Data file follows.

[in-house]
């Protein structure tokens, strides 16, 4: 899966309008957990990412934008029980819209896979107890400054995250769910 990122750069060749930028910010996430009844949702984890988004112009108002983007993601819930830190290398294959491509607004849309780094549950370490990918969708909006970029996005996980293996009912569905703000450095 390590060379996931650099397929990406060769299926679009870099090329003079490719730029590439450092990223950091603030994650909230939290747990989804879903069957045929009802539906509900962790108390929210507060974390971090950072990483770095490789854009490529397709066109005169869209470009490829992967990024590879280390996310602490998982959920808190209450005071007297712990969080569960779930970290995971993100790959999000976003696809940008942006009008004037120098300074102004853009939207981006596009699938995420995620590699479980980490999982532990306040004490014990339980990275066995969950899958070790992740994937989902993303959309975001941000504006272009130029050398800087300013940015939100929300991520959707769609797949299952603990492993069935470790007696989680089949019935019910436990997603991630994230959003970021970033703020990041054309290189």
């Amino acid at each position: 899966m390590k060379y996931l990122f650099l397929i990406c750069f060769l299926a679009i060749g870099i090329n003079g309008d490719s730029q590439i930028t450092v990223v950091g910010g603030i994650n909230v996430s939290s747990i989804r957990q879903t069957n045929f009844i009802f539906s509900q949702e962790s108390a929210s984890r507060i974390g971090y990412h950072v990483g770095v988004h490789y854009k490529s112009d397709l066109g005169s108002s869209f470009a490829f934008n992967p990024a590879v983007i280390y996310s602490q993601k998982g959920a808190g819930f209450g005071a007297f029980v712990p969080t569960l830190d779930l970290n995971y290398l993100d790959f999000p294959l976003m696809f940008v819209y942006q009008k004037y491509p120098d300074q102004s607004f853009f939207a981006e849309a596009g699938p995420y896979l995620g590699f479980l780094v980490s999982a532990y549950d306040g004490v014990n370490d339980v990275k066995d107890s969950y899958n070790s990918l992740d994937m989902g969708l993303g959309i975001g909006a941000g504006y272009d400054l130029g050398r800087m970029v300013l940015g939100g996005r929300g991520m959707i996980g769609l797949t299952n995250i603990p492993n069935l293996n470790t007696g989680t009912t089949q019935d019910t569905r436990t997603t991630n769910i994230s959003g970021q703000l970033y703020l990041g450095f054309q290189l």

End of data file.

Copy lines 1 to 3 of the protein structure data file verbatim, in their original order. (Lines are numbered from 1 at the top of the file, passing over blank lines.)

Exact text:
[in-house]
């Protein structure tokens, strides 16, 4: 899966309008957990990412934008029980819209896979107890400054995250769910 990122750069060749930028910010996430009844949702984890988004112009108002983007993601819930830190290398294959491509607004849309780094549950370490990918969708909006970029996005996980293996009912569905703000450095 390590060379996931650099397929990406060769299926679009870099090329003079490719730029590439450092990223950091603030994650909230939290747990989804879903069957045929009802539906509900962790108390929210507060974390971090950072990483770095490789854009490529397709066109005169869209470009490829992967990024590879280390996310602490998982959920808190209450005071007297712990969080569960779930970290995971993100790959999000976003696809940008942006009008004037120098300074102004853009939207981006596009699938995420995620590699479980980490999982532990306040004490014990339980990275066995969950899958070790992740994937989902993303959309975001941000504006272009130029050398800087300013940015939100929300991520959707769609797949299952603990492993069935470790007696989680089949019935019910436990997603991630994230959003970021970033703020990041054309290189």
């Amino acid at each position: 899966m390590k060379y996931l990122f650099l397929i990406c750069f060769l299926a679009i060749g870099i090329n003079g309008d490719s730029q590439i930028t450092v990223v950091g910010g603030i994650n909230v996430s939290s747990i989804r957990q879903t069957n045929f009844i009802f539906s509900q949702e962790s108390a929210s984890r507060i974390g971090y990412h950072v990483g770095v988004h490789y854009k490529s112009d397709l066109g005169s108002s869209f470009a490829f934008n992967p990024a590879v983007i280390y996310s602490q993601k998982g959920a808190g819930f209450g005071a007297f029980v712990p969080t569960l830190d779930l970290n995971y290398l993100d790959f999000p294959l976003m696809f940008v819209y942006q009008k004037y491509p120098d300074q102004s607004f853009f939207a981006e849309a596009g699938p995420y896979l995620g590699f479980l780094v980490s999982a532990y549950d306040g004490v014990n370490d339980v990275k066995d107890s969950y899958n070790s990918l992740d994937m989902g969708l993303g959309i975001g909006a941000g504006y272009d400054l130029g050398r800087m970029v300013l940015g939100g996005r929300g991520m959707i996980g769609l797949t299952n995250i603990p492993n069935l293996n470790t007696g989680t009912t089949q019935d019910t569905r436990t997603t991630n769910i994230s959003g970021q703000l970033y703020l990041g450095f054309q290189l």